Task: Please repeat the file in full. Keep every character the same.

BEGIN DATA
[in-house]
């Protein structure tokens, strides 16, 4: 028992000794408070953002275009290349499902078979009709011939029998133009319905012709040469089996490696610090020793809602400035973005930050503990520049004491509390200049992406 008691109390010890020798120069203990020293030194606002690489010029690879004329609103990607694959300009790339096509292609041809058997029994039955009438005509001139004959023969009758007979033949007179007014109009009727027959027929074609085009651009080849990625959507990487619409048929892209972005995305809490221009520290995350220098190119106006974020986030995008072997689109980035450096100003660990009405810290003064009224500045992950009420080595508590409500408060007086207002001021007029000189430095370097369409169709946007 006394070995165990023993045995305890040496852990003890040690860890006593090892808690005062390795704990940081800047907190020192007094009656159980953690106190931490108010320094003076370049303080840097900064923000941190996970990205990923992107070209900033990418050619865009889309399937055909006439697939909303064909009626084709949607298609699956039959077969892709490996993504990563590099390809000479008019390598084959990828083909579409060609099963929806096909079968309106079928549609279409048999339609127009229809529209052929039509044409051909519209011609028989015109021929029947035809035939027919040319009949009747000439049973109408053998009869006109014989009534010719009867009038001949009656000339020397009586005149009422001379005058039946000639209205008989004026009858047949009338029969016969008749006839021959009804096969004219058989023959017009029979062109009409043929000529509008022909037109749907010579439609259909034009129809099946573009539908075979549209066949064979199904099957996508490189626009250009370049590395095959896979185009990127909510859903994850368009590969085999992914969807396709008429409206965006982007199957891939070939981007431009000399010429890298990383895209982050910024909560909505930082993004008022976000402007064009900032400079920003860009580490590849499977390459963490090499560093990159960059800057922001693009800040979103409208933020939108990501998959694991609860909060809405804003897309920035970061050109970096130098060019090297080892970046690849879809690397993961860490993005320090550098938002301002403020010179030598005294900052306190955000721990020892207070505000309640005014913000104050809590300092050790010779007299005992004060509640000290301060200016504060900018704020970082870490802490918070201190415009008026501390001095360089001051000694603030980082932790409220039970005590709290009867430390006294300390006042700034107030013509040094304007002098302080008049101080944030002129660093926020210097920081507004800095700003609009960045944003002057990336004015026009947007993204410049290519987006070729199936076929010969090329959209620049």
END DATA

[in-house]
């Protein structure tokens, strides 16, 4: 028992000794408070953002275009290349499902078979009709011939029998133009319905012709040469089996490696610090020793809602400035973005930050503990520049004491509390200049992406 008691109390010890020798120069203990020293030194606002690489010029690879004329609103990607694959300009790339096509292609041809058997029994039955009438005509001139004959023969009758007979033949007179007014109009009727027959027929074609085009651009080849990625959507990487619409048929892209972005995305809490221009520290995350220098190119106006974020986030995008072997689109980035450096100003660990009405810290003064009224500045992950009420080595508590409500408060007086207002001021007029000189430095370097369409169709946007 006394070995165990023993045995305890040496852990003890040690860890006593090892808690005062390795704990940081800047907190020192007094009656159980953690106190931490108010320094003076370049303080840097900064923000941190996970990205990923992107070209900033990418050619865009889309399937055909006439697939909303064909009626084709949607298609699956039959077969892709490996993504990563590099390809000479008019390598084959990828083909579409060609099963929806096909079968309106079928549609279409048999339609127009229809529209052929039509044409051909519209011609028989015109021929029947035809035939027919040319009949009747000439049973109408053998009869006109014989009534010719009867009038001949009656000339020397009586005149009422001379005058039946000639209205008989004026009858047949009338029969016969008749006839021959009804096969004219058989023959017009029979062109009409043929000529509008022909037109749907010579439609259909034009129809099946573009539908075979549209066949064979199904099957996508490189626009250009370049590395095959896979185009990127909510859903994850368009590969085999992914969807396709008429409206965006982007199957891939070939981007431009000399010429890298990383895209982050910024909560909505930082993004008022976000402007064009900032400079920003860009580490590849499977390459963490090499560093990159960059800057922001693009800040979103409208933020939108990501998959694991609860909060809405804003897309920035970061050109970096130098060019090297080892970046690849879809690397993961860490993005320090550098938002301002403020010179030598005294900052306190955000721990020892207070505000309640005014913000104050809590300092050790010779007299005992004060509640000290301060200016504060900018704020970082870490802490918070201190415009008026501390001095360089001051000694603030980082932790409220039970005590709290009867430390006294300390006042700034107030013509040094304007002098302080008049101080944030002129660093926020210097920081507004800095700003609009960045944003002057990336004015026009947007993204410049290519987006070729199936076929010969090329959209620049």